______________

/ 100

text by Laura Torres

 


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Avoiding Plagiarism in Research Paper Writing

Plagiarism is the use of another person’s words or ideas without crediting the source. It is a serious breach of academic honesty. At the very least, you will fail the assignment, and sometimes the consequences are much more severe. Even if you don’t get caught, you have let yourself down by being dishonest and missing the opportunity to learn.

An example of plagiarism is to use someone else’s paper as your own, or directly copying information from a website or other source. You also need to avoid unintentional plagiarism, where you incorrectly use someone else’s ideas simply because you don’t know how to cite them properly. Ignorance of what constitutes plagiarism, however, is no excuse. The following guidelines will help you avoid making a mistake in Works Cited page.

Example source: “As one might imagine, Stegner was not in favor of the American Dream, or at least not the materialistic dream of status and possessions.”

Benson, Jackson. Wallace Stegner: His Life and Work. New York: Viking, 1996.
1. Direct Quotation: If you use the exact words from a source, always use quotation marks,

followed by a citation.

Correct: “As one might imagine, Stegner was not in favor of the American Dream, or at least not the materialistic dream of status and possessions” (Benson 10).

Plagiarized: As one might imagine, Stegner was not in favor of the American Dream, or at least not the materialistic dream of status and possessions.
(Missing quotation marks and citation)

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MLA formatting Tips & Tricks

  • Double space the whole paper.
  • Use an easily readable 12 point font, such as Times New Roman (this document uses
    Times New Roman).
  • The margins of the paper all the way around are 1 inch
  • Use the tab key (5 spaces) when beginning a new paragraph.
  • Put your last name and page number in the upper right corner of each page, 1⁄2 inch from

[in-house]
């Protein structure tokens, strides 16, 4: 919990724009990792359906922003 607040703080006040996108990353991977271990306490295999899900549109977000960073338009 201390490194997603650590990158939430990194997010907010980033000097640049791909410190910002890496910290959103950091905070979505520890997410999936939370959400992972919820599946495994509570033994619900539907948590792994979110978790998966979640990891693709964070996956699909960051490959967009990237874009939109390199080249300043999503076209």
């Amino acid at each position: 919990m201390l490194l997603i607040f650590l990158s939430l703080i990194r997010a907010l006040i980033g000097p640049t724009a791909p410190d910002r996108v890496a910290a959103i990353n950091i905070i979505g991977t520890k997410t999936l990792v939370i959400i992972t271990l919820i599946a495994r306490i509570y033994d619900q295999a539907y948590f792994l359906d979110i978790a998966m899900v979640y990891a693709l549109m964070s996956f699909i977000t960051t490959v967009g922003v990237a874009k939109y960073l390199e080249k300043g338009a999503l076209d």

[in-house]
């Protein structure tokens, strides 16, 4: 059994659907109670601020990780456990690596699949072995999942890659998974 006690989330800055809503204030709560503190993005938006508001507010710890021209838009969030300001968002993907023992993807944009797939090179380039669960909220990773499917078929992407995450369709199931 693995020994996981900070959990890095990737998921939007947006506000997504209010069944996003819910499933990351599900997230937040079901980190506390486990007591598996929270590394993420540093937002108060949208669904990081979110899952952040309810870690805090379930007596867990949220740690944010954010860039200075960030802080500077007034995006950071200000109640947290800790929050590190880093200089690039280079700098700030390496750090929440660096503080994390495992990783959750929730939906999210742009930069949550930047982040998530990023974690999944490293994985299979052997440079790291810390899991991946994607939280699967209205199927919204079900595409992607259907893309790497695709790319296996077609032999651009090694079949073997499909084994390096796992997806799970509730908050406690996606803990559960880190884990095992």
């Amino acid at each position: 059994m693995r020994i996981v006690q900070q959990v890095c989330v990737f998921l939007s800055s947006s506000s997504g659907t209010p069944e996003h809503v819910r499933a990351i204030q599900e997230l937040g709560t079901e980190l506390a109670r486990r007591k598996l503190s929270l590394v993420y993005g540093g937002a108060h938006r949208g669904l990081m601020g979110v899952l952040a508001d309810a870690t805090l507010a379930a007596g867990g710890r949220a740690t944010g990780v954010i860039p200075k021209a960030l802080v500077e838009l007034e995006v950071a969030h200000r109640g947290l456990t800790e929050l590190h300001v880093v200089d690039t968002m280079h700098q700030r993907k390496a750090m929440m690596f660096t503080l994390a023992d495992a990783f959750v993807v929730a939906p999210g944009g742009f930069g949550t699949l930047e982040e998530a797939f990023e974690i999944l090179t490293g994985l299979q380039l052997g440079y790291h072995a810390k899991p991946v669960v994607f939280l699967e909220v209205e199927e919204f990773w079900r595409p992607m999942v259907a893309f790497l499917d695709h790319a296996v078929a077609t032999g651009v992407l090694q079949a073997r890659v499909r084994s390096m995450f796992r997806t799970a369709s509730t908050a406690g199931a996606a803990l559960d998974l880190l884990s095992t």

the top of the page.
  • On the first page, in the upper left, one inch from the top of the page, list your name, the
    instructor’s name, the class and the date. The date should be in this format: 21 March
    2012.
  • Center the title. Do not use a different, larger or bold font. Do not put extra space

between the title and the text of the paper.

Here is a sample of the first page of an essay in MLA format

Example of 1st Page of MLA Formatted Essay

Here is a sample of the In-Text Citation Chart

In-Text Citation Chart for MLA Format

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Writing Introductions and Conclusions for Research Papers

The introduction and conclusion are critical parts of your essay. The introduction is what grabs the reader’s attention (or not!) and makes them want to read what you have to say. The conclusion is the last impression you will leave with the reader, and the last chance to persuade the reader to see your point of view.

Introductions

There are many ways to begin your paper, but the main consideration is to get the reader’s attention. Sometimes your thesis statement works well enough on its own, but often you will want to start with some other type of attention-grabber before you state your thesis. Below are three ways to consider starting your essay, and an example of each. You can also see how your thesis statement might be adjusted to make the first paragraph flow smoothly.

Thesis:  Although researchers believe that the cause for eating disorders is complicated, media images are one of the main reasons girls develop these disorders.

1. Anecdote

An anecdote is a short narrative, or story, that illustrates your point. This can be effective because the reader will want to know what happens next.

Example:

My sister wanted to be a high-fashion model like the girls in the ads she ripped story out of magazines and tacked to her wall. She was tall and beautiful, but she never felt she was thin enough. One day, after passing out in school, she was diagnosed

 

2. Interesting Information

(to be continued…)

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Research Notes Worksheet for Students

Research Notes Worksheet Sample

Title: ________________________________________

Author(s): ____________________________________

Publication: ___________________________________

Page Numbers: ________________________________

Date: ________________________________________

Main point of the article: __________________________ _______________________________________________________________________ _______________________________________________________________________

Quotes, paraphrase or notes that support the main idea (note page numbers). 1.______________________________________________________________________ ________________________________________________________________________ ________________________________________________________________________ ________________________________________________________________________